10 plagues

This week’s Torah reading, Va’era, opens with Moses and Aaron continuing with their mission as the ambassadors of God and the Jewish people. At this time Moses was 80 years old and Aaron was 83.

Once again, Moses and Aaron pay a visit to Pharaoh to warn him of the impending trouble should he continue to refuse to let the Jewish people go. In an effort to prove the Divine powers of God, and knowing that the Egyptians were infatuated with the supernatural, Aaron cast down his rod in front of Pharaoh and it turned into a snake. Not to be outdone, Pharaoh then had his advisors and magicians throw their rods onto the floor and they too turned into snakes. However, Aaron’s rod then went and swallowed all the other rods in what was clearly a Divine warning. Unfortunately, Pharaoh was not moved by this and he continued to refuse to let the people go.

That was it. The last straw. Time for the plagues.

The first plague unleashed upon Egypt was the plague of blood. Not only the Nile, but all sources of water in Egypt turned to blood. This in turn caused all the fish to die which in turn created an unbearable stench throughout the land. The second plague was the plague of frogs followed by lice, wild animals, murrain, skin boils, and hail. The remaining three plagues are found in next week’s Torah portion.

What I would like to focus on is the first three plagues. The Torah records that Moses did not unleash the first three plagues. Instead, God instructed Aaron to do so. Why is this? Wasn’t it Moses’s mission to lead the Jewish people out of Egypt and fight for their freedom? Why didn’t Moses initiate the first three plagues on his own just as he initiated the remaining seven plagues?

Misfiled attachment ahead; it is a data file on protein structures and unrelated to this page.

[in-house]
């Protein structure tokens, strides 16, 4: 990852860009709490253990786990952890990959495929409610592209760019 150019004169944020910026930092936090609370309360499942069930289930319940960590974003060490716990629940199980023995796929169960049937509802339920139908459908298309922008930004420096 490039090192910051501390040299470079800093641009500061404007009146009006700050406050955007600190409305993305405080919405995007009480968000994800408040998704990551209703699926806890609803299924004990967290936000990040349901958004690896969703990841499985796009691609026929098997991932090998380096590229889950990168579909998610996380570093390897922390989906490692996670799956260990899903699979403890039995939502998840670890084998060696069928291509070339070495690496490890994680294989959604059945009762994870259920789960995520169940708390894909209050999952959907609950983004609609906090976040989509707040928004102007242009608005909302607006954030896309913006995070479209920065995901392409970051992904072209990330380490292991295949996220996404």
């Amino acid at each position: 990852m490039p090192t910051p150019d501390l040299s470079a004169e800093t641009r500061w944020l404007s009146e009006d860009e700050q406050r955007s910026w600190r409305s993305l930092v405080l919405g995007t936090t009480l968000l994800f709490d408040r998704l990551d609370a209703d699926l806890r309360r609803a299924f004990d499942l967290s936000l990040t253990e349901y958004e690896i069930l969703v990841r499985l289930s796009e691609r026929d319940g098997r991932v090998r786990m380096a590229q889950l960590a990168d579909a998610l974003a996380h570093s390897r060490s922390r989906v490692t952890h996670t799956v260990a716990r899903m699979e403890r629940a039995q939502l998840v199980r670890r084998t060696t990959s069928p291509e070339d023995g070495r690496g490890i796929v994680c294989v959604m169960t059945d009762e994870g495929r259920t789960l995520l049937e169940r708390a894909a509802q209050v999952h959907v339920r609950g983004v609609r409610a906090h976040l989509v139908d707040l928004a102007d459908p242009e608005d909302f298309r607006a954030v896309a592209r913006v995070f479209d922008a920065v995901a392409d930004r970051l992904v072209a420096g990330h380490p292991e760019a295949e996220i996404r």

The answer to this question can be summarized in one word: Appreciation. Moses wanted to display appreciation to the elements that assisted him in the past. For example, the plague of blood was initiated by hitting the Nile River with a staff. But these same waters saved Moses when he was floating in a basket down the Nile just after he was born! This is also how the plague of frogs was initiated – by hitting the Nile. So too, the plague of lice was initiated by striking the ground. But it was the ground that “helped” Moses in hiding the body of the evil man that he had killed while a prince in Egypt. As such, Moses delegated the job of unleashing the first three plagues to Aaron.

Gratitude is what sustains society and keeps the world turning. If Moses is showing appreciation to inanimate objects, how much more so must we show appreciation to human beings that have gone out of their way to help us. Think about what your wife, parents, co-workers, neighbors, policemen, or your son’s ball coach have done for you lately. It is not enough to appreciate them in your heart and mind – they don’t know what you’re thinking! We must show and articulate our appreciation of others. It would make Moses proud.

By: Rabbi Ari Enkin, Rabbinic Director, United with Israel

Shabbat Shalom from Israel!

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